Although most lawmakers have careers outside the Statehouse, ethics rules bar them from taking direct actions in the General Assembly that would directly benefit them or their family.

It's unlikely that Turner's actions violated that rule because his discussions occurred during private meetings of the House Republican caucus, which is not considered an official forum.

ILB Resources: The House announced today that its "Statutory Committee on Ethics" will meet next Wed., April 23, at 2 PM in Room 404 of the Statehouse. No word on whether it will be videocast.

Intrigued at why it was designated the "Statutory Committee," I found this statute, IC 2-2.1-3. Sec. 5 of this law creates the legislative ethics committees. Sec. 6, from 1974, requires each committee "to recommend a code of ethics for their respective houses by not later than 30 days after the first session day of each legislative session." (I linked to the House code in this earlier post; BTW, the Senate does not appear to have a Code of Ethics.)

Sec. 7 sets out other powers and duties of the committees, including:

(1) may receive and hear any complaint which alleges a breach of any privilege of the appropriate house, misconduct of any member or any violation of the respective code of ethics,
regardless of when the breach, misconduct, or violation is alleged to have occurred;
(2) may obtain information with respect to any complaint filed pursuant to this section and to that end may compel the attendance and testimony of witnesses, and the production of pertinent books and papers;
(3) may recommend whatever sanction is appropriate with respect to a particular member as will best maintain in the minds of the public a good opinion of the conduct and character of members of the general assembly;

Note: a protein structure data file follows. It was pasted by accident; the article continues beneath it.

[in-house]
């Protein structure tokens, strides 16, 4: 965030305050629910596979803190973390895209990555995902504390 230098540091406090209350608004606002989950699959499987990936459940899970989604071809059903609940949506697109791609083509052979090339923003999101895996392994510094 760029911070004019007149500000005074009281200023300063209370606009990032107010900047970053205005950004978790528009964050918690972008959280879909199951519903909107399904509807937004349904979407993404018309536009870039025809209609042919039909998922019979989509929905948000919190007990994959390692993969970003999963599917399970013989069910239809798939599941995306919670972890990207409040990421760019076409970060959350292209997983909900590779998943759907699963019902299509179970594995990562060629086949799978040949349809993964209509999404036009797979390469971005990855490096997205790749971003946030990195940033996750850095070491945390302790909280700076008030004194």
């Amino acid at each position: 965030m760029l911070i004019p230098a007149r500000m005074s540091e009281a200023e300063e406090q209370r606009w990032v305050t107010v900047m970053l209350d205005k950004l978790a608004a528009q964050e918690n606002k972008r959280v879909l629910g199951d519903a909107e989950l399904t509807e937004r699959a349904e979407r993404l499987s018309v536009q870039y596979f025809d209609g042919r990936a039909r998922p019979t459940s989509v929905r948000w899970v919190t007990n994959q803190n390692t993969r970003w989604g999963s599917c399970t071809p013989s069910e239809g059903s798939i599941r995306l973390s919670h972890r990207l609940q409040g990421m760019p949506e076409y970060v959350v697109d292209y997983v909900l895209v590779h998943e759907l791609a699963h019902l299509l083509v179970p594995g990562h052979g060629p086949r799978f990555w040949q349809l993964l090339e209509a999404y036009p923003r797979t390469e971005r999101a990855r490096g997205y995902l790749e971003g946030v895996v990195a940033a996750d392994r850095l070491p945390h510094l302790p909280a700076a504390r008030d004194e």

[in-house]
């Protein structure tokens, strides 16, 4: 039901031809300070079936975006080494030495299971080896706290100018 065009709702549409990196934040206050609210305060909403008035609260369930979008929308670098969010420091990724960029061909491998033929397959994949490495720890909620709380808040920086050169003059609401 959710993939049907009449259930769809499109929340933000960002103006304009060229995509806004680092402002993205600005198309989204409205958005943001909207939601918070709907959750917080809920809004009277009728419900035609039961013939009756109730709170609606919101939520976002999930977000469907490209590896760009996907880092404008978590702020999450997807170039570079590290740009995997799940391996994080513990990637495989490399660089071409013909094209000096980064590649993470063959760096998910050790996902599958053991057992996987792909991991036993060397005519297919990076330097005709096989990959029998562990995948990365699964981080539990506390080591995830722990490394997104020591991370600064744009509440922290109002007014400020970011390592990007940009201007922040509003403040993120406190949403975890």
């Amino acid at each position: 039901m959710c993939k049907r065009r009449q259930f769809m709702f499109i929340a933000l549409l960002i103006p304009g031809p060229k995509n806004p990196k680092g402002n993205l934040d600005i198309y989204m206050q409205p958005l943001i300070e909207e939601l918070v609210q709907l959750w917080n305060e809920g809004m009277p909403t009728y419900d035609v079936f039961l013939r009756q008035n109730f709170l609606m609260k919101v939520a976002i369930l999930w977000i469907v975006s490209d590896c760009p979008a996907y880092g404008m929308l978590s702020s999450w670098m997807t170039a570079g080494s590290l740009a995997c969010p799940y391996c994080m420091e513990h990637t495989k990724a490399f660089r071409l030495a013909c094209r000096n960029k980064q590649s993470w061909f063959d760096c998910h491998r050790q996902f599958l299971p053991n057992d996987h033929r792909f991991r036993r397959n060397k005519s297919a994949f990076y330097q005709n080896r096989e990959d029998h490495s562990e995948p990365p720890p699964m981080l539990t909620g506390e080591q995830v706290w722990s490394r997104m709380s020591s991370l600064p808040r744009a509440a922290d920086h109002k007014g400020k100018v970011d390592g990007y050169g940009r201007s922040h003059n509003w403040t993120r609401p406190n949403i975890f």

(4) may recommend legislation to the general assembly relating to the conduct and ethics of members of the general assembly ....
The ILB has obtained and is posting a prescient 2006 Indiana Law Review article on legislative ethics, authored by Ed Feigenbaum. The title: "Legislative Ethics in Indiana: A Matter of Perception - And Perception Matters." It begins:
Few things are as critical to the effective and efficient performance of a democracy as the understanding by public officials that public service is a public trust. The system can only function properly if those responsible for legislating, implementing, and adjudicating our laws are motivated by public service, rather than by self-interest.

In a state such as Indiana, where service in the General Assembly is a parttime responsibility, this altruistic motivation becomes even more important as lawmakers must insulate—or separate—themselves from assorted outside influences that might adversely affect their ability to make impartial decisions and vote on matters without having their motives questioned over the perception or reality of those actions.

Posted by Marcia Oddi on April 17, 2014 06:08 PM
Posted to Indiana Government